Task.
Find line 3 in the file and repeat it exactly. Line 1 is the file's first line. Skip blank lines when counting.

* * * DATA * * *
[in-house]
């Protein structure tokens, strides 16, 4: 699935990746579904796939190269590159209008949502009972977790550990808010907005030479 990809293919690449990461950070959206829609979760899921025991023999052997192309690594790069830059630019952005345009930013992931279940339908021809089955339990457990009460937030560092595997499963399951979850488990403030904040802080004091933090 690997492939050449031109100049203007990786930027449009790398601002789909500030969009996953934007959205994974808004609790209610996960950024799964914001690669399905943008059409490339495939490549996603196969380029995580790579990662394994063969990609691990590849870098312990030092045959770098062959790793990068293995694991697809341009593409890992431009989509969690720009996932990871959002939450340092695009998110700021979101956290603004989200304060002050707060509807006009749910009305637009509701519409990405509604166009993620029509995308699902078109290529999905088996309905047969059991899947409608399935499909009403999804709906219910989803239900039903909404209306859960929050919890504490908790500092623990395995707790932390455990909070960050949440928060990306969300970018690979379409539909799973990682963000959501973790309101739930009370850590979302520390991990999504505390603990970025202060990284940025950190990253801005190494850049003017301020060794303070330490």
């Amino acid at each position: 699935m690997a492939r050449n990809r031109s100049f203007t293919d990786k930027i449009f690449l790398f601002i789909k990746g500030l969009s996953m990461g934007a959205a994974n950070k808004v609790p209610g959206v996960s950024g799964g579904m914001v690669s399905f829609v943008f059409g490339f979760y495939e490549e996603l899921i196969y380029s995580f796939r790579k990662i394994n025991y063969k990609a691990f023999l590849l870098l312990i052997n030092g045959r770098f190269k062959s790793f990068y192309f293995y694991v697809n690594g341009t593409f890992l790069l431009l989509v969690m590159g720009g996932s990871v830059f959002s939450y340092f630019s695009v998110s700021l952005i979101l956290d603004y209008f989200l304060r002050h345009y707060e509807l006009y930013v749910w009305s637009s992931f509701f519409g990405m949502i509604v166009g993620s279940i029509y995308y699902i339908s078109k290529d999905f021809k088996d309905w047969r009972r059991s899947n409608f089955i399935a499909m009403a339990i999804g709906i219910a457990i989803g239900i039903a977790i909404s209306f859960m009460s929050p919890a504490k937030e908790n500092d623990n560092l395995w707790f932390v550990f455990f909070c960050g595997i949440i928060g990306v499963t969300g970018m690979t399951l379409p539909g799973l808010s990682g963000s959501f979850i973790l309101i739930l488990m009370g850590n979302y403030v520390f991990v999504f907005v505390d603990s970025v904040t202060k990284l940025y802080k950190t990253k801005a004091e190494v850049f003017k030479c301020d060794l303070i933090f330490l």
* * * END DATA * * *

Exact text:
């Amino acid at each position: 699935m690997a492939r050449n990809r031109s100049f203007t293919d990786k930027i449009f690449l790398f601002i789909k990746g500030l969009s996953m990461g934007a959205a994974n950070k808004v609790p209610g959206v996960s950024g799964g579904m914001v690669s399905f829609v943008f059409g490339f979760y495939e490549e996603l899921i196969y380029s995580f796939r790579k990662i394994n025991y063969k990609a691990f023999l590849l870098l312990i052997n030092g045959r770098f190269k062959s790793f990068y192309f293995y694991v697809n690594g341009t593409f890992l790069l431009l989509v969690m590159g720009g996932s990871v830059f959002s939450y340092f630019s695009v998110s700021l952005i979101l956290d603004y209008f989200l304060r002050h345009y707060e509807l006009y930013v749910w009305s637009s992931f509701f519409g990405m949502i509604v166009g993620s279940i029509y995308y699902i339908s078109k290529d999905f021809k088996d309905w047969r009972r059991s899947n409608f089955i399935a499909m009403a339990i999804g709906i219910a457990i989803g239900i039903a977790i909404s209306f859960m009460s929050p919890a504490k937030e908790n500092d623990n560092l395995w707790f932390v550990f455990f909070c960050g595997i949440i928060g990306v499963t969300g970018m690979t399951l379409p539909g799973l808010s990682g963000s959501f979850i973790l309101i739930l488990m009370g850590n979302y403030v520390f991990v999504f907005v505390d603990s970025v904040t202060k990284l940025y802080k950190t990253k801005a004091e190494v850049f003017k030479c301020d060794l303070i933090f330490l």